The Upside of Downsizing

Making the switch to a smaller company can have big benefits.
Published in the June/July 2013 issue.

Nutnaree Pipit-Suksun performs as Mercedes in "Don Quixote." Photo by Robert Shomler.

Most dancers dream of dancing for big, prestigious companies with swelling corps de ballet, glittering media coverage and endless weeks of work. So why would anyone who made it to the big leagues want to downsize to a smaller troupe? In the cases of these three dancers, it was about much more than better casting opportunities: For each, leaving a brand-name troupe proved to be a major breakthrough. As their career and life goals took shape, they gladly traded in the prestige to accomplish their objectives—and they haven’t looked back.


ELIZABETH KELLER
Miami City Ballet-->Trey McIntyre Project

As a corps dancer with Miami City Ballet, Elizabeth Keller was often dancing in three ballets a night, five shows a week. She loved the company’s Balanchine repertoire, but after 10 years and a series of major injuries, she grew restless. “I wanted something new,” she says. “I was feeling a little stale, artistically.”

A longtime fan of Trey McIntyre’s choreography, she arranged an audition when the Trey McIntyre Project toured to Florida, then flew out to their home base of Boise, Idaho, for a few days, and finally joined the company last summer. Suddenly, Keller went from working with over 50 dancers to 10, and realized there was no place to hide. “Everything is magnified in the studio,” she says. “All eyes are always on you!”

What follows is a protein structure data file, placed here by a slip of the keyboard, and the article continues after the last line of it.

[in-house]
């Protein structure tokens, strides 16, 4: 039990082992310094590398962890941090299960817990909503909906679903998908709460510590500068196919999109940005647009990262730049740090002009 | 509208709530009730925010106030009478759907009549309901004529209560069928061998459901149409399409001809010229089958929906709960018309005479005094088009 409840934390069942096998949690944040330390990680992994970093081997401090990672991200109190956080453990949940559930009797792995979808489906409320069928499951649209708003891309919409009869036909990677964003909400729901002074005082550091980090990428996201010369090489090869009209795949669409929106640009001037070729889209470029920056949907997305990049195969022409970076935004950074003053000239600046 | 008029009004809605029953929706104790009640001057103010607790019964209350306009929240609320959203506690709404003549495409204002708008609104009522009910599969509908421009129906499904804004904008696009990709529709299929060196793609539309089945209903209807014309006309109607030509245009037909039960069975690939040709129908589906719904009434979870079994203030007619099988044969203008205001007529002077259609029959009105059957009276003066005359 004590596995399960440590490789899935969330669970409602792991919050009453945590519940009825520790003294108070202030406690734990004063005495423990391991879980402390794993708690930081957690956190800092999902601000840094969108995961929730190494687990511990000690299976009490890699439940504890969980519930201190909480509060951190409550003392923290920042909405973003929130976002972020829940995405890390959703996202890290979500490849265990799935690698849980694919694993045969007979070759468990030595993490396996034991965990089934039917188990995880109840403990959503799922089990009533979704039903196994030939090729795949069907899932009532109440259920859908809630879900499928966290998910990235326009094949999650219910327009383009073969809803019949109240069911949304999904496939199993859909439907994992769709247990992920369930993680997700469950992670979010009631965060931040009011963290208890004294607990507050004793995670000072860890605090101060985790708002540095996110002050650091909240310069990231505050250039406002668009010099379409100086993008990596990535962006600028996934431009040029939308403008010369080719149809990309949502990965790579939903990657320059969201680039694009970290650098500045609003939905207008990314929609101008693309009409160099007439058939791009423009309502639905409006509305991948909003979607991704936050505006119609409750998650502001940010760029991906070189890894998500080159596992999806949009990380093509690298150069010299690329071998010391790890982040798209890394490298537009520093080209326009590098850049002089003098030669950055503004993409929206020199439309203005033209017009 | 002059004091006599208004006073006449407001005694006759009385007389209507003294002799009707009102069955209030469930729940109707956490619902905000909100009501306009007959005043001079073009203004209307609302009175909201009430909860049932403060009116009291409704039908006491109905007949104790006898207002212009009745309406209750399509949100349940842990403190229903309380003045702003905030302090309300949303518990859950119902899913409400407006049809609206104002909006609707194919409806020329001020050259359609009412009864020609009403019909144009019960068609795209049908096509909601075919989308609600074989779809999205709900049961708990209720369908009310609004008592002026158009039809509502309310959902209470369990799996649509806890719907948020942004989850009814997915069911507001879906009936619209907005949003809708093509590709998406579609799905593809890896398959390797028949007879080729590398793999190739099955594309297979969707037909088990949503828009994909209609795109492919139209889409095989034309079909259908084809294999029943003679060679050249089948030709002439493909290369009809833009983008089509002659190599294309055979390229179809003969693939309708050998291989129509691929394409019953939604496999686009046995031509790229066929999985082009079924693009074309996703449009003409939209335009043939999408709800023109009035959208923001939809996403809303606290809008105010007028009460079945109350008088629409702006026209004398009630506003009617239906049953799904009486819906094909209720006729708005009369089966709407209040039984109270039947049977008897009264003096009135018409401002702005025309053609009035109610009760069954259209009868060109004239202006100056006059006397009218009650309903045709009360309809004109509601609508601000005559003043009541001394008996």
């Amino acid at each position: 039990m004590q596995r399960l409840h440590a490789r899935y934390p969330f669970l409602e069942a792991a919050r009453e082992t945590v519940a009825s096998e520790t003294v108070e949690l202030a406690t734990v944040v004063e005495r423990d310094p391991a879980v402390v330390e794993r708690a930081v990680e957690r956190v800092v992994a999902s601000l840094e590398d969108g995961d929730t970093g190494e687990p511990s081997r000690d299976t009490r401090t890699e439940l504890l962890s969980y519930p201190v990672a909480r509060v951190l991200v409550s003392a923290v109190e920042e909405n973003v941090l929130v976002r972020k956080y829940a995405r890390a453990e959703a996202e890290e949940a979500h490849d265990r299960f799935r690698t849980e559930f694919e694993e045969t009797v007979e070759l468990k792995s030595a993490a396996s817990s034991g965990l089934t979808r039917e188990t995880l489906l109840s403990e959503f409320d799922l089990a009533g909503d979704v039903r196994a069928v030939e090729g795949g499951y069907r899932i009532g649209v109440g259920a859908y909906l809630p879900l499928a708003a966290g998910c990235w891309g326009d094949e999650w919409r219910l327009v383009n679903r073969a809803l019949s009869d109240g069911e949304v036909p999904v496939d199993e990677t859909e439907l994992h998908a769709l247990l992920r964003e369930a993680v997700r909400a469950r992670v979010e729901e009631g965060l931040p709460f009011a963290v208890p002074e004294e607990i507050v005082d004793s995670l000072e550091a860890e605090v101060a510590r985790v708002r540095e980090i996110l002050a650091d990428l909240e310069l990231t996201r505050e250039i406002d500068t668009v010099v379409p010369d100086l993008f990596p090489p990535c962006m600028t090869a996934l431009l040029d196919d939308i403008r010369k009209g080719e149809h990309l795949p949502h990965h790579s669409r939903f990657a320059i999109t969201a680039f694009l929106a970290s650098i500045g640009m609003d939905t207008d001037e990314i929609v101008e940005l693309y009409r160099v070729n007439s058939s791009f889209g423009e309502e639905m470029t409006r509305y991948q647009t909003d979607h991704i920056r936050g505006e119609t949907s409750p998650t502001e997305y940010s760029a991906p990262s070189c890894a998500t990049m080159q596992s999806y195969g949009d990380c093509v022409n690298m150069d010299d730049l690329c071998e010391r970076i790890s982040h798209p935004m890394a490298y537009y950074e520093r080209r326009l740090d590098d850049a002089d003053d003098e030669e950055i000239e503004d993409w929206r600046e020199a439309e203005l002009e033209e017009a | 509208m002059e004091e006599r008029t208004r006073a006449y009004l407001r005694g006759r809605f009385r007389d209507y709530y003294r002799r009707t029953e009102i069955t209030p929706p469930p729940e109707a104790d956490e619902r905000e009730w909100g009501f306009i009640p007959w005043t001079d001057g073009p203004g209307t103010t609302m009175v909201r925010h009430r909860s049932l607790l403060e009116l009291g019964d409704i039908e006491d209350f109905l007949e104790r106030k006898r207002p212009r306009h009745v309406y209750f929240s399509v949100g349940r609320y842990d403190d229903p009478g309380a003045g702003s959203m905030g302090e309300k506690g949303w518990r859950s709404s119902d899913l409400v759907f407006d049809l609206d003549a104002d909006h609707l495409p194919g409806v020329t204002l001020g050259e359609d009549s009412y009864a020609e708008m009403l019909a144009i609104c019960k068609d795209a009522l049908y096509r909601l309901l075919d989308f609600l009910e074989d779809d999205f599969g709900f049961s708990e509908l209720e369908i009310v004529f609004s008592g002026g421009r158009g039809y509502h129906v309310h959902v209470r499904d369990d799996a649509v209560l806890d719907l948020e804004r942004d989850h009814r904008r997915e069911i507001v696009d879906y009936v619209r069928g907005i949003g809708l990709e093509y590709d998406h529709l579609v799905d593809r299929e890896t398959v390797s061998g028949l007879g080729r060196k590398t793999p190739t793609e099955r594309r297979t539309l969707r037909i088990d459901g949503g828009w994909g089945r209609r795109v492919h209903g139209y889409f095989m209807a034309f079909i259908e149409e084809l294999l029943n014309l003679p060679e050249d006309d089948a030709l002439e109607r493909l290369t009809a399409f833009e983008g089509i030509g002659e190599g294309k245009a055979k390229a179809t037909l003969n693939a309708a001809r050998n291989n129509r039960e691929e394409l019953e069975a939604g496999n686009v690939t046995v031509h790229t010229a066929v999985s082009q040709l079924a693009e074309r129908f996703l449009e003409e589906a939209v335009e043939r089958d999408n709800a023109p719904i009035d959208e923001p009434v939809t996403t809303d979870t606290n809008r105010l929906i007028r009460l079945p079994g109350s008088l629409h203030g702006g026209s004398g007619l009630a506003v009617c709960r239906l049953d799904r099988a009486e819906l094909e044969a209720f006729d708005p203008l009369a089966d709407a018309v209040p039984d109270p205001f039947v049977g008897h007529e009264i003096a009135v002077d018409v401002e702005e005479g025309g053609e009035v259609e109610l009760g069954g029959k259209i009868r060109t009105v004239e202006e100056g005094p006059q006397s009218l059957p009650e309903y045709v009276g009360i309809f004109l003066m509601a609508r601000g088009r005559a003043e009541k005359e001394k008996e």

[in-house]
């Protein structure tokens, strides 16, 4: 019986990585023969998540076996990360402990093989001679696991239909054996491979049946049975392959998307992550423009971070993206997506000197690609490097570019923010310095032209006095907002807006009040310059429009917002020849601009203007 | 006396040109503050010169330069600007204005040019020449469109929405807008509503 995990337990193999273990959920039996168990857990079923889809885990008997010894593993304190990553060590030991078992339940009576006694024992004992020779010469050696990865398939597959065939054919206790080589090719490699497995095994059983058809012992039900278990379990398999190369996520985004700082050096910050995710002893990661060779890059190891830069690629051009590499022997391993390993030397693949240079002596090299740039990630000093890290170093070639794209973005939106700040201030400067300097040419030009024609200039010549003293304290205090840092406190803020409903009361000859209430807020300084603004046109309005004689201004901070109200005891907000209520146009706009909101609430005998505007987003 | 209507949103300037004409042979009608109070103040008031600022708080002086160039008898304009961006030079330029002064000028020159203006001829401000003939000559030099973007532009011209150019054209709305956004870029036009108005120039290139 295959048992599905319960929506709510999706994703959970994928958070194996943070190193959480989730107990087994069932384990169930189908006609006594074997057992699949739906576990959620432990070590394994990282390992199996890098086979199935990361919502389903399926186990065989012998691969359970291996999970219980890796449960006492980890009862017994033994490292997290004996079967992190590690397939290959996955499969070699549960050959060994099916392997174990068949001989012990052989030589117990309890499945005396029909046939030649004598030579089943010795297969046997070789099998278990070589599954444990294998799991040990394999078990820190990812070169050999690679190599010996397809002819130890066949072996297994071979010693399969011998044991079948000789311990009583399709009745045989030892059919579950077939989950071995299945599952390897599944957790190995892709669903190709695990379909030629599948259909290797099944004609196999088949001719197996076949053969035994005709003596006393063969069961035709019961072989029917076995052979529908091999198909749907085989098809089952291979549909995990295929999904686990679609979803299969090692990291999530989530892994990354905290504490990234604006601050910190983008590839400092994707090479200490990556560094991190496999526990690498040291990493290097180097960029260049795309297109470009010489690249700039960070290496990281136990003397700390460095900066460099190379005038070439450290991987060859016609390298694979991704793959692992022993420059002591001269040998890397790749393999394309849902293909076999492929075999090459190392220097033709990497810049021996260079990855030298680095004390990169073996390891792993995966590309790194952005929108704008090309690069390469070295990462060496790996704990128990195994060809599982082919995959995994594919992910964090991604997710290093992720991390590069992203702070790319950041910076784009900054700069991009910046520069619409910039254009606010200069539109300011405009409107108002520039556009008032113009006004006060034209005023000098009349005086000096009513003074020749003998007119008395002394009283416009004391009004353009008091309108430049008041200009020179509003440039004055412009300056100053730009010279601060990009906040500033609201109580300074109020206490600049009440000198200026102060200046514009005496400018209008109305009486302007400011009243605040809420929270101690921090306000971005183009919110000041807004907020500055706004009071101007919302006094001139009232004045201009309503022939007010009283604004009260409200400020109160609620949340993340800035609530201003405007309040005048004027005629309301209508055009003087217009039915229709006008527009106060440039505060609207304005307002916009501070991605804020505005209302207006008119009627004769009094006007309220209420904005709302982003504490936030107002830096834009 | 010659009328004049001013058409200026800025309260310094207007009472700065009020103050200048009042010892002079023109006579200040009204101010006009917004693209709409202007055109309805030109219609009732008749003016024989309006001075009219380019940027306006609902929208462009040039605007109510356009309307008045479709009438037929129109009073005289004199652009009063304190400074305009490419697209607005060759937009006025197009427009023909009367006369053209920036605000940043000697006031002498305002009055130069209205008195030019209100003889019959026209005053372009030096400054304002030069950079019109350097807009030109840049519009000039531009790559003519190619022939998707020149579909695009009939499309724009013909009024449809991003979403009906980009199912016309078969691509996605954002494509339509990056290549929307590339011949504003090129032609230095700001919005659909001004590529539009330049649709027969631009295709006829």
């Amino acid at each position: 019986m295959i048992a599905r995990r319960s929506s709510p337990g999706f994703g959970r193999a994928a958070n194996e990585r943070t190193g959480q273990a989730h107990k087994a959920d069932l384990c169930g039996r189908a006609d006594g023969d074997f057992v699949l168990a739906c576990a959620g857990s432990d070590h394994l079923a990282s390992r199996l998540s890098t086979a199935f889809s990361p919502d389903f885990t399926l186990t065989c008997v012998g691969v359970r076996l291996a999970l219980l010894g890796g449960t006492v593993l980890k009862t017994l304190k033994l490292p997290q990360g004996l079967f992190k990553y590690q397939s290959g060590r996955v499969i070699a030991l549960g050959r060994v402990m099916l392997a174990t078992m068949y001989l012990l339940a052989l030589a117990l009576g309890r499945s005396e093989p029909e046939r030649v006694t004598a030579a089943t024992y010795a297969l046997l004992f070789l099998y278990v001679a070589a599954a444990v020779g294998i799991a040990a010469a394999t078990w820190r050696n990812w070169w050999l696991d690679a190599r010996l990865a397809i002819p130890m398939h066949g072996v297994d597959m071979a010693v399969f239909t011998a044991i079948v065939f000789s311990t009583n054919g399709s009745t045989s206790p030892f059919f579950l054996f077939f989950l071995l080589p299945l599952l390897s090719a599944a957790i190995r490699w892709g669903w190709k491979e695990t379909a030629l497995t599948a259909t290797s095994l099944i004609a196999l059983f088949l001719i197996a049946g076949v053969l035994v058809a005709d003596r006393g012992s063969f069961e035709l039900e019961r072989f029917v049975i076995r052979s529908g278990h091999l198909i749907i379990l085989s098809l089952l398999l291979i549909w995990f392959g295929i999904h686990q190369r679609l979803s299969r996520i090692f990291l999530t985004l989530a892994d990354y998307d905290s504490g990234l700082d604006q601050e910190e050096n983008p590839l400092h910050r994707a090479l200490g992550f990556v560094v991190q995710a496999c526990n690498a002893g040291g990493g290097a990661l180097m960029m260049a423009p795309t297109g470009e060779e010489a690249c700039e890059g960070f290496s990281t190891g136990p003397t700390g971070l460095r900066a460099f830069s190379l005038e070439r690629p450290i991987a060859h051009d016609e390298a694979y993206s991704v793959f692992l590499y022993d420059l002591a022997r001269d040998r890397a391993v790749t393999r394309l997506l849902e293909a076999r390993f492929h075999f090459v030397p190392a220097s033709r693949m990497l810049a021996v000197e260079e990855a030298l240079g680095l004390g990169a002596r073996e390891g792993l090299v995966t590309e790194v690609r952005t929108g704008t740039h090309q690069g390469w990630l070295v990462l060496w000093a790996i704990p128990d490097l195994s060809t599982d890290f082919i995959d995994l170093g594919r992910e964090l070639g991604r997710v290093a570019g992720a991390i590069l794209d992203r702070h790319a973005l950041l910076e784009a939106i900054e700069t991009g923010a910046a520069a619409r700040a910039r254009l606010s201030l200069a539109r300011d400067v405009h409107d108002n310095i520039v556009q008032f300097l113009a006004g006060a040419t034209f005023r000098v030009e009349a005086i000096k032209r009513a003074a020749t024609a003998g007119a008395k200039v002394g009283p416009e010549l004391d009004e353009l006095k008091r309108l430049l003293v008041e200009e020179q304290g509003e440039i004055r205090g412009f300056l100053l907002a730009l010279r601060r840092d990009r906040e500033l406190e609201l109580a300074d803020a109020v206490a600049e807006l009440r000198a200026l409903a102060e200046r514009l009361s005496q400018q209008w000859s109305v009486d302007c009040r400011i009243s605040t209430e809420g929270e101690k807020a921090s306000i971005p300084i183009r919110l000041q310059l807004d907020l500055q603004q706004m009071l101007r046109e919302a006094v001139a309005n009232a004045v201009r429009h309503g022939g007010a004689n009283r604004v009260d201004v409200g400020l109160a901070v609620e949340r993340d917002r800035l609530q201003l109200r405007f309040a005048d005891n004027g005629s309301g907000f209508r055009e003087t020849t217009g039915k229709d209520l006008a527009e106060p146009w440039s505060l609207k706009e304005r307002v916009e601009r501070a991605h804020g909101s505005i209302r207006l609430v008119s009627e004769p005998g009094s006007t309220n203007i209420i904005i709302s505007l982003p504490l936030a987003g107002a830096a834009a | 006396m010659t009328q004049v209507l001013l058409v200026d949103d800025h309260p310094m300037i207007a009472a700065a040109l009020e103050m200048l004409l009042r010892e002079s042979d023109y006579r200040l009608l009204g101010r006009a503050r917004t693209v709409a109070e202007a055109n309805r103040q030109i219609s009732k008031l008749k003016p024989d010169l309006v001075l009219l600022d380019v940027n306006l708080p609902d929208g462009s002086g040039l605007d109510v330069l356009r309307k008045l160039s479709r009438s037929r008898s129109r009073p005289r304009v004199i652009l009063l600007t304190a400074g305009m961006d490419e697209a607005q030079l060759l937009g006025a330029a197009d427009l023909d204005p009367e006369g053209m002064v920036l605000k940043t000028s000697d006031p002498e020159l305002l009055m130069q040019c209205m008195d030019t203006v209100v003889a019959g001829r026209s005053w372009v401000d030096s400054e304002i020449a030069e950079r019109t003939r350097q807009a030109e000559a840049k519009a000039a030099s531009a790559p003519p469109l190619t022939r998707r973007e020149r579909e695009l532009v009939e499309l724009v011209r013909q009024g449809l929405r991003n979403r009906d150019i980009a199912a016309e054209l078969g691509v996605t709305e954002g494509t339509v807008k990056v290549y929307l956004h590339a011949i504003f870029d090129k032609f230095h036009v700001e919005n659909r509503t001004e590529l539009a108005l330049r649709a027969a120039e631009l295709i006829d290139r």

Keller also had to adjust to a new work and movement style—and realized she was more stuck in her ways than she thought. “Trey wants you to perform on a very human level, not a presentational level, which is hard coming from the classical world,” she says. McIntyre creates three to four new ballets a season, giving Keller a chance to experience the creative process. “I never got to do that in Miami,” she says. “It was something that I was craving.”

Keller loves how the company functions as an intimate, close-knit family. “We really feed off each other. When one person’s having a bad day, it’s up to the other nine of us to help them out.” She also enjoys having a closer relationship with her director. “He’ll shoot off a text or send me an e-mail—he’s less untouchable.”

Although Keller misses the big ballets, as she’s learned to embrace her vulnerable side, she’s found deep fulfillment. “I’ve grown more as an artist in the last six months than in the last three or four years,” she says. “Being on the brink of new and wonderful things is a pretty cool place to be.”


NUTNAREE PIPIT-SUKSUN
San Francisco Ballet-->Ballet San Jose

After enjoying eight years as a soloist for San Francisco Ballet, Nutnaree Pipit-Suksun had an unconventional motive for leaving. Making the switch to Ballet San Jose wasn’t only about her dance career: It was an opportunity to prepare for her long-term goal of teaching in her home country. 

Born in Thailand—where professional opportunities are virtually nonexistent—Pipit-Suksun moved to London at 15 to study at The Royal Ballet School and won a gold medal at the Genée International Ballet Competition. Upon graduation, San Francisco Ballet offered her what most teenagers can only dream of: a soloist contract.